Its a long hard road...

Into Hell, as it may be.

Ah. the sweet cyber world again.

Arrived in Baghdad four days ago, I want to leave now.
It was the toughest ride I've had yet.

Y'see, this month is Ramadhan, and us muslim types obviously have to fast, and although a traveller has a legal and holy excuse to break fast, I preferred not to, since that would entail fasting at some other later date, and I am too lazy for that.
Anyway, We left Amman at 1 am local jordanian time, arrived at the jordanian border four hours later after an eventless journey four hours later..
Left the Jordanian borders in under 45 mins, and entered this flea-infested garbage dump that I call home.

At the Iraqi border the guy did not even give us a second look after the driver handed him 1000 ID (70 cents), I took the passports to stamp them, the dude told me to go check the health-office, Cool.
The "Health Office" is in reality a small concrete kiosk where you pay 2000 ID (1.4 $) to get a paper saying that you are free from all venereal, sexually and asexually transmitted diseases! I mean, even if you were oozing pus and slime out of every orifice in your body, if you pay the man, you're as fine as they come.
ok, time for the queue: and this is one helluva queue: in this queue you show the dude your Health-Office pass and then you stand in line waiting to get your passport stamped.
then, as usual, with us being Iraqi and all, the guys behind me started jumping queue, then a fight almost broke out, it was settled after "Abu Samra" (a U.S. Soldier, African-American Origin) came inside shouting: "HEY HEEEEY WHATS THIS ALL ABOUT?" at this point everyone turned into the docile lambs we are. ah.

ok, after a couple more bribes here and there we crossed the Iraqi Border Check Point in under 3 hours.

so what does that add up to so far?
4+3+1 hour extra for expenses = 8 hours.
in "Normal" conditions, the road to Baghdad takes about 5 hours.

it took us 13.


from 9 am till 10 pm.

after an hour on the road, we saw cars coming back our way on OUR side of the road, after a few exchanged hand-signals, we learned some bad news.
American CheckPoint.

Now, a checkpoint is not what you see on tv, where the soldiers diligently search each vehicle for smuggled stuffs, nooooooo.
in reality, the soldiers just sit their vehicles on the road, and stay put. till they get orders otherwise. which never happens before sunfall.

so the driver decided to take a detour thru the desert, in order to save time and fuel...
we entered sand-dune coutnry, now i'm telling ya, I was riding in an Chevy Suburban, and it was barely able to avoid sinking in the sand, I saw a couple more cars, broken down, owners waving, but you never know, maybe they were just another bunch of hijackers.. no risks worth taking there.
after 40 mins of this crap, with sand filling every cavity in my body, we finally hit the tarmac again.

This time to get stuck in an another American CheckPoint just before Fallujah, where obviously some idiot thought it wise to block both sides of the four-lane highway with a couple of Hummers and Bradleys..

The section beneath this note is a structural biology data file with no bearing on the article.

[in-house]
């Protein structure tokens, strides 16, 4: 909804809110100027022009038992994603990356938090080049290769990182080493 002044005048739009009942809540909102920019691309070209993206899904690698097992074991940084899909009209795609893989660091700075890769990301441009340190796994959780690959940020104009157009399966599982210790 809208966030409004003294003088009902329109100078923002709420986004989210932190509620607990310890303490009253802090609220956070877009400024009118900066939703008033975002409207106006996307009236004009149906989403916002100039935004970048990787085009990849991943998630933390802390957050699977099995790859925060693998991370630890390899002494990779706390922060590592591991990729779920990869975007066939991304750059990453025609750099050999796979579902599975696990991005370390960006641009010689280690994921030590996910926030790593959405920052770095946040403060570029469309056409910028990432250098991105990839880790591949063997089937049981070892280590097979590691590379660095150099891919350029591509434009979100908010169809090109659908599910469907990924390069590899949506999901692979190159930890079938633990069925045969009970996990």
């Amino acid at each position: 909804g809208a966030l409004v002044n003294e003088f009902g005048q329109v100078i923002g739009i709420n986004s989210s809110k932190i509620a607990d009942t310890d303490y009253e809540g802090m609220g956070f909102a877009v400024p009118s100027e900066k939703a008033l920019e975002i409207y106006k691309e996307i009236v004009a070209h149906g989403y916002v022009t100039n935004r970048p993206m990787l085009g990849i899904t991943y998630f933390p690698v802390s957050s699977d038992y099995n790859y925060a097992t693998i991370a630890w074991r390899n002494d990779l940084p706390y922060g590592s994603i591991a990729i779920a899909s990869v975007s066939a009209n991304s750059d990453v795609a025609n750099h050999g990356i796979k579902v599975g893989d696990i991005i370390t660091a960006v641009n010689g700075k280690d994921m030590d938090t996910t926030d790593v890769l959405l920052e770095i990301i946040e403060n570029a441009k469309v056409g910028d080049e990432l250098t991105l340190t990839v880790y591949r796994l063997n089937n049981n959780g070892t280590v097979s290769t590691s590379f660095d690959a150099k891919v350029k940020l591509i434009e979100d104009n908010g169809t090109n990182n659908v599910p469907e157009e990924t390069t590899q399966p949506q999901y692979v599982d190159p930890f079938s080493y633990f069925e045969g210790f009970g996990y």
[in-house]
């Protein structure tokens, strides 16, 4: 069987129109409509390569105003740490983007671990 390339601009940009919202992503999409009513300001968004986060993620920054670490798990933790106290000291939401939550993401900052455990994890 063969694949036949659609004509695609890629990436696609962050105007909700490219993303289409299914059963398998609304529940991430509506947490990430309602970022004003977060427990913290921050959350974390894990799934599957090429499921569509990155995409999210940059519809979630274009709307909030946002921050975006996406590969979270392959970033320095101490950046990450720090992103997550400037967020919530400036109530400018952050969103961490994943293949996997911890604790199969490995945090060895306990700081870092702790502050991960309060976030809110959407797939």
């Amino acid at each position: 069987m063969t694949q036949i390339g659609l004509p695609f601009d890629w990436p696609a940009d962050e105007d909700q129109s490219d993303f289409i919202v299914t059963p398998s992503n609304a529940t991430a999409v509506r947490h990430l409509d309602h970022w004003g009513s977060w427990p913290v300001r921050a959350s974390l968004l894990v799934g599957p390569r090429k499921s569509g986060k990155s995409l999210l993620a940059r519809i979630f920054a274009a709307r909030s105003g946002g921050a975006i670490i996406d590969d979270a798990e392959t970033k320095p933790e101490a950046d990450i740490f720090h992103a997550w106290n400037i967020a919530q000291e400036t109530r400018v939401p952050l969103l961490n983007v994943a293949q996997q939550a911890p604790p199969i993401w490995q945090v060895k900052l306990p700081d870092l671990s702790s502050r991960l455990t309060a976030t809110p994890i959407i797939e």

Thousands of cars. Thousands. as far as the eye can see.

We sat under the scorching sun, the drivers turned off their Air Conditioning cuz the car couldnt take it anymore, time goes ever so slowly when ur thirsty, hungry, and with a couple of thousand exhausts fuming in your immediate vicinity.

we broke fast in the desert, a few good people from Fallujah brought us Dates and Water, a little portion for each person, we were numbering at least three thousand there. at least. God bless them.

After Sunfall, the U.S. Patrol running the checkpoint hurriedly cleared out for fear or attack, they didnt check less than half of the cars, and even the ones that were (mine included), they sufficed by looking at us, and then waving us on.

I was riding with my uncle's family. Women, Little Kids. My Grandmother..

and the friggin idiots were "searching" for insurgents by looking at our faces.

Frig it.

You kinda have a picture of how I feel, right? a bit incoherent tho, but I'm still incoherent. the weather here is horrible. we returned home to find it covered in 3mm-thick dust from the biblical sandstorm that hit baghdad three months ago.. no running water, and no electricity.

at least the phones work:

but not the cell phones, our life-line to the outside world.
Got another story to tell you bout that, but at a later time.

when I get my s*it sorted out, soon I hope!

Thank you everyone for checking in on me,
Hesho :), Bill, Mucha, Downfall -long time no see!-,Cile, CyberHouri, my new visitor Slo -Welcome to Then Some!-, Khalid -2bad I didnt meet you again, around new year maybe! inshallah!-

and again, Mucha! thank you! No luck fixing my old Iraqna number, I'll buy a new one 2morrow inshallah, and I'll be calling soon! Love you lots!

Now, gotta go, too much stuff to do, one hour to sundown. one hour to water.

God bless you all.

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